It’s National TeachMeet day (in the UK) on 6th February (@TeachMeetUK). Most TMs are posted on the TeachMeet.pbworks site and publicised on Twitter. If you are in North-West England there is a Maths-themed TM happening in Liverpool on Saturday 18th January. Click here for more details or follow #mathsmeetnorthwest

If you are still doubting the effectiveness of TM consider these points:
1) I went for it and presented at the first TM I went to in September (You can watch it here) – it was a great experience.
2) I’ve used short/medium/long term ideas from the TM in my lessons, in Dept meetings and in my Performance Management.
3) My colleague, J, and myself were positively bouncing with ideas and energy for teaching for weeks afterwards.
4) Imagine the worst day-long course you’ve been on and how much it cost. A TM is a couple of hours and generally free!

What are you waiting for?

Updated: 20th Jan 2014 to include Calderstones TeachMeet link

# 183. New Year Resolutions

Why not get your students to make a New Year’s Resolution?

Image credit: someecards.com

There are so many little things that we remind students about, so how about getting them to take responsibility?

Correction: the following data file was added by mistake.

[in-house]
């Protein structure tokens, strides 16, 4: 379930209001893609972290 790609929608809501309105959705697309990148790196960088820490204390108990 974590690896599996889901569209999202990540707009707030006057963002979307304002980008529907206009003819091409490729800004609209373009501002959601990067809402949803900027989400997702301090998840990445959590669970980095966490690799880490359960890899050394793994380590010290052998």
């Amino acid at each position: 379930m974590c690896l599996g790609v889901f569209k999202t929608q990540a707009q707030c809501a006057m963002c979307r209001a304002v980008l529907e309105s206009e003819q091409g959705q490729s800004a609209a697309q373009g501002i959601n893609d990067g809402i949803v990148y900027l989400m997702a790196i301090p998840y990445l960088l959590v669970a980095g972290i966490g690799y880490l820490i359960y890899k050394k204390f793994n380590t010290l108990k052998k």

Start by discussing what they think you nag them about. When students peer review, what annoys them about each other’s work? Extend the conversation to include why these things are important.

Now the tricky bit: making the resolutions.

Get your students to pick two targets – an achievable one and a challenging one. They should be carefully worded and give a reason.

Example
I will show my working out so that I can get all the marks I deserve.

The resolutions should be clearly written on their books (maybe on the front cover?) and a copy should be handed in to you – hand out small sheets of paper for this.

The Future
We all know that resolutions often don’t last. So how can you support your students?

There was a reason why the students handed in a copy of their resolutions. Put them in a jar or box on your desk. Once a week, make your starter a resolution reflection. You could just give your students time to self evaluate or discuss their progress in pairs.

Alternatively you could dip into the resolution jar and pick out a resolution. You could generally discuss that resolution or ask who has a similar resolution and find out how they are getting on.

The key thing is to revisit and also recognise the progress students are making with their resolutions. They’d also make a nice talking point for Parents Evening.

The Twist
If you are asking your class to make a resolution, what would yours be?